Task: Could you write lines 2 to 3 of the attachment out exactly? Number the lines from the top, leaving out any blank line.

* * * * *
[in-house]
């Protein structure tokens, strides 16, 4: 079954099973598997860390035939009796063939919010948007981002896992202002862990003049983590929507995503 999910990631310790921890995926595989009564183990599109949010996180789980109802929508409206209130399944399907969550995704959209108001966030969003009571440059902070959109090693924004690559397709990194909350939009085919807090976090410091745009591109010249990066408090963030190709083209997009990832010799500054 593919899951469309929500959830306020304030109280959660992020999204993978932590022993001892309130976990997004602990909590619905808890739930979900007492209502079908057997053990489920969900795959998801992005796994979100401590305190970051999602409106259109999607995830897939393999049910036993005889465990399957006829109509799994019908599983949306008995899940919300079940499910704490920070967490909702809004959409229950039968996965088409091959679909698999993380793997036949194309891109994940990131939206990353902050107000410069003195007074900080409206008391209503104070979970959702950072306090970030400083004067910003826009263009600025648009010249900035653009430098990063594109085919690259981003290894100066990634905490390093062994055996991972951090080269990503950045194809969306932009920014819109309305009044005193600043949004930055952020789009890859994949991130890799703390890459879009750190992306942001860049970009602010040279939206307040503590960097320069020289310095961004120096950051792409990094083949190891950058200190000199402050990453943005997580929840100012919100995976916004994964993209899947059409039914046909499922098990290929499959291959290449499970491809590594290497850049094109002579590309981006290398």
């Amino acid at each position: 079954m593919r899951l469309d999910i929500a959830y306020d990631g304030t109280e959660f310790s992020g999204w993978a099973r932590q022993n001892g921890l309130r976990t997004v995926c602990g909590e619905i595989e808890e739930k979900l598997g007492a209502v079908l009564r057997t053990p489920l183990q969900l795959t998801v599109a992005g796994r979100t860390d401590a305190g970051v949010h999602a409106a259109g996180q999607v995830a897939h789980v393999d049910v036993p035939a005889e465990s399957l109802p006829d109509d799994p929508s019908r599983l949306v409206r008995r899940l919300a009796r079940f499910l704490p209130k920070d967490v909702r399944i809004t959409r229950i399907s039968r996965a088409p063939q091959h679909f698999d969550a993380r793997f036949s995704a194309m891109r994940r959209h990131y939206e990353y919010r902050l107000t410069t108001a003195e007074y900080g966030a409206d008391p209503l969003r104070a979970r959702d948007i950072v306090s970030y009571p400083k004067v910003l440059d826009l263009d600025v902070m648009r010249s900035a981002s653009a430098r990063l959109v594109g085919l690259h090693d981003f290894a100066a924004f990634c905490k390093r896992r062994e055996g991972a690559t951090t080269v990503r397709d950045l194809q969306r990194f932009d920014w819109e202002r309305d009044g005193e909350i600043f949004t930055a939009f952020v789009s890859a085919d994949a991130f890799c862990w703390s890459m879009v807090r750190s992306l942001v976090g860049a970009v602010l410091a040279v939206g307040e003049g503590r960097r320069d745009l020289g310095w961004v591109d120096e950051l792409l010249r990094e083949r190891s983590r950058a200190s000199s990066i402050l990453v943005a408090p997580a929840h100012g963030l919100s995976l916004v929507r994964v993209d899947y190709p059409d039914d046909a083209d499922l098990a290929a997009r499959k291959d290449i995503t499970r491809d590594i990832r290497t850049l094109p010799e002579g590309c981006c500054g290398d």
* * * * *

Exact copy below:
């Protein structure tokens, strides 16, 4: 079954099973598997860390035939009796063939919010948007981002896992202002862990003049983590929507995503 999910990631310790921890995926595989009564183990599109949010996180789980109802929508409206209130399944399907969550995704959209108001966030969003009571440059902070959109090693924004690559397709990194909350939009085919807090976090410091745009591109010249990066408090963030190709083209997009990832010799500054 593919899951469309929500959830306020304030109280959660992020999204993978932590022993001892309130976990997004602990909590619905808890739930979900007492209502079908057997053990489920969900795959998801992005796994979100401590305190970051999602409106259109999607995830897939393999049910036993005889465990399957006829109509799994019908599983949306008995899940919300079940499910704490920070967490909702809004959409229950039968996965088409091959679909698999993380793997036949194309891109994940990131939206990353902050107000410069003195007074900080409206008391209503104070979970959702950072306090970030400083004067910003826009263009600025648009010249900035653009430098990063594109085919690259981003290894100066990634905490390093062994055996991972951090080269990503950045194809969306932009920014819109309305009044005193600043949004930055952020789009890859994949991130890799703390890459879009750190992306942001860049970009602010040279939206307040503590960097320069020289310095961004120096950051792409990094083949190891950058200190000199402050990453943005997580929840100012919100995976916004994964993209899947059409039914046909499922098990290929499959291959290449499970491809590594290497850049094109002579590309981006290398």
């Amino acid at each position: 079954m593919r899951l469309d999910i929500a959830y306020d990631g304030t109280e959660f310790s992020g999204w993978a099973r932590q022993n001892g921890l309130r976990t997004v995926c602990g909590e619905i595989e808890e739930k979900l598997g007492a209502v079908l009564r057997t053990p489920l183990q969900l795959t998801v599109a992005g796994r979100t860390d401590a305190g970051v949010h999602a409106a259109g996180q999607v995830a897939h789980v393999d049910v036993p035939a005889e465990s399957l109802p006829d109509d799994p929508s019908r599983l949306v409206r008995r899940l919300a009796r079940f499910l704490p209130k920070d967490v909702r399944i809004t959409r229950i399907s039968r996965a088409p063939q091959h679909f698999d969550a993380r793997f036949s995704a194309m891109r994940r959209h990131y939206e990353y919010r902050l107000t410069t108001a003195e007074y900080g966030a409206d008391p209503l969003r104070a979970r959702d948007i950072v306090s970030y009571p400083k004067v910003l440059d826009l263009d600025v902070m648009r010249s900035a981002s653009a430098r990063l959109v594109g085919l690259h090693d981003f290894a100066a924004f990634c905490k390093r896992r062994e055996g991972a690559t951090t080269v990503r397709d950045l194809q969306r990194f932009d920014w819109e202002r309305d009044g005193e909350i600043f949004t930055a939009f952020v789009s890859a085919d994949a991130f890799c862990w703390s890459m879009v807090r750190s992306l942001v976090g860049a970009v602010l410091a040279v939206g307040e003049g503590r960097r320069d745009l020289g310095w961004v591109d120096e950051l792409l010249r990094e083949r190891s983590r950058a200190s000199s990066i402050l990453v943005a408090p997580a929840h100012g963030l919100s995976l916004v929507r994964v993209d899947y190709p059409d039914d046909a083209d499922l098990a290929a997009r499959k291959d290449i995503t499970r491809d590594i990832r290497t850049l094109p010799e002579g590309c981006c500054g290398d």